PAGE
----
Wednesday, September 18, 2013

Review: "Ain't Them Bodies Saints"

Lyrical and bare bones, “Ain’t Them Bodies Saints” is the sort of movie Terrence Malick made early in his career, where mood and imagery trump narrative and dialogue. Writer/director David Lowery is already more than a dozen years deep into his feature film career, but this movie has the aspect of a debut -- of a voice that is not new but now comes to the fore with a confident, compelling tone.

“Saints” is the sort of story we’ve heard before: a desperate man driven to extreme acts in the pursuit of something good and pure. In this case, a convict breaks out of prison so he can be reunited with his wife and the daughter he’s never met. But the way Lowery invests the tale with emotional weight and a lingering sense of portent, it takes on the feel of a small Homeric epic.

Even at a sleek 96 minutes, the movie has a sense of sprawl and languidness. While some might find the film indulgent, I hardly ever felt like the cast and crew were treading water.

Casey Affleck and Rooney Mara bring a genuine, sad quality to their performances as Bob and Ruth, two lovers separated for nearly five years while Bob is imprisoned. It’s endemic to Lowery’s style of storytelling that we never learn precisely what crime was committed, other than it involved a suitcase full of cash and the involvement of some shady characters, who will later return.

What we do know is that during a shootout with police, Bob’s partner was killed and Ruth shot and wounded a sheriff’s deputy. Bob takes the rap so she and their unborn daughter can remain free.

Their relationship continues as something heartfelt and almost mystical, in that it survives only through their imagination. Bob pens daily, emphatic letters declaring his everlasting love – both for her sake and his own. His sense of himself as more than just another outlaw is what sustains him.

In many ways Ruth’s sentence is harsher than his, since she must continue living in the same small dusty Texas town they came from, raising a little girl in the midst of a community that looks askance upon them.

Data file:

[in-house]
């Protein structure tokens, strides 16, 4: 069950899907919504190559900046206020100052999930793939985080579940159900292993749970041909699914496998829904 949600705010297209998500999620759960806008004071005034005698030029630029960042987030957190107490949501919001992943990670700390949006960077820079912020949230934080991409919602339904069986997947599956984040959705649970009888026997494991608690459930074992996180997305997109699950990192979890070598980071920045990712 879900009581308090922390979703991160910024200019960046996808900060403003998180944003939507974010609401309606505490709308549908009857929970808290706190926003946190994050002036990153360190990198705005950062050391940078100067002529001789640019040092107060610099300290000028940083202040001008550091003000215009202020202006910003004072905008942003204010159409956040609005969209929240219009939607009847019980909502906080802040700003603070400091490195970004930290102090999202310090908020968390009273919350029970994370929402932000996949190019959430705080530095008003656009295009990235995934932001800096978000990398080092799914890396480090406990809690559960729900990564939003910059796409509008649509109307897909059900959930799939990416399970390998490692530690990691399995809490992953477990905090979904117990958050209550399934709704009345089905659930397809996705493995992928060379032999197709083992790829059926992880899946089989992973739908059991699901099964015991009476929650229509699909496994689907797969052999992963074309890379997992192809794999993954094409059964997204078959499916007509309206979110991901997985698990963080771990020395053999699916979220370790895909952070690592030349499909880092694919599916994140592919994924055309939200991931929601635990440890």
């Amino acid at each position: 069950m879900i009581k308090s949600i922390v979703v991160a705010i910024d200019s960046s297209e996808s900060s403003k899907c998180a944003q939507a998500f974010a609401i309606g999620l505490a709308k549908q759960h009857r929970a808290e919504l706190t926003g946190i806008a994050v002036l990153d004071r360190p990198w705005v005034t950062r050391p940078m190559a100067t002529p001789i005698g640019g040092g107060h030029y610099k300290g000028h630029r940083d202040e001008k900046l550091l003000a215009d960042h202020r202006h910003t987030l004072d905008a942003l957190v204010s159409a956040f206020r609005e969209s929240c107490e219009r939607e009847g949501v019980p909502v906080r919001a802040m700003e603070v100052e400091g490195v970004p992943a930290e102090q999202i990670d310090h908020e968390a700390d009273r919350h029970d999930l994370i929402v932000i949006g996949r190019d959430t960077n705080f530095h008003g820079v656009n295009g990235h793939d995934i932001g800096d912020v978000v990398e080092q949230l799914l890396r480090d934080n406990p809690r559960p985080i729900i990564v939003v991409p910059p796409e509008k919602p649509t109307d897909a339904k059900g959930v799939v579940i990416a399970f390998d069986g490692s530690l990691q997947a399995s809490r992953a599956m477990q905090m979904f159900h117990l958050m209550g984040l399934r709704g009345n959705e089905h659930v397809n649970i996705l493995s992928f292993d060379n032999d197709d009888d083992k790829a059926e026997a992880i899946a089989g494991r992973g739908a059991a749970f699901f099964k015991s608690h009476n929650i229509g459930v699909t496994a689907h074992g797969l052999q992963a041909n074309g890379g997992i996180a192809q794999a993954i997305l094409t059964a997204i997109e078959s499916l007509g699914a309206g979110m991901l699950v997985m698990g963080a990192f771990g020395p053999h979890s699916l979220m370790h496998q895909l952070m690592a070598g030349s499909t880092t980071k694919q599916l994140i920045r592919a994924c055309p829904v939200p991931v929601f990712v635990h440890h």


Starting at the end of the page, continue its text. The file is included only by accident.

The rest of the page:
Brooding right next door is Skerritt (Keith Carradine), a local shopkeeper and father figure to both Bob and Ruth. It was his own son who was killed during the botched getaway that sent Bob to prison, so he isn’t thrilled at the prospect of his return.

Complicating things further is that wounded deputy, Patrick Wheeler (the always-excellent Ben Foster), who looks in on Ruth out of a sense of duty and finds himself drawn in by her tragic gravity. As word of Bob’s escape makes the rounds, it appears as if their trio of fates are hurtling toward each other like runaway steam engines.

“Saints” is simply a gorgeous picture of sights and sounds, and full credit goes to cinematographer Bradford Young and composer Daniel Hart for their craftsmanship. There are long, nearly wordless stretches in the film where the photography and music carry us, and there’s a rhythmic cadence to these sequences that is infectious.

Set in the late 1960s to early ‘70s, the movie seems both defined by its era and timeless. This tale could just as easily be transplanted to the 1920s with a quick change of cars and clothes.

Some movies are pushed along by their plot, while a few are content to lay back and explore characters and settings. “Ain’t Them Bodies Saints” is noteworthy less for what it says than the evocative way it goes about saying it.

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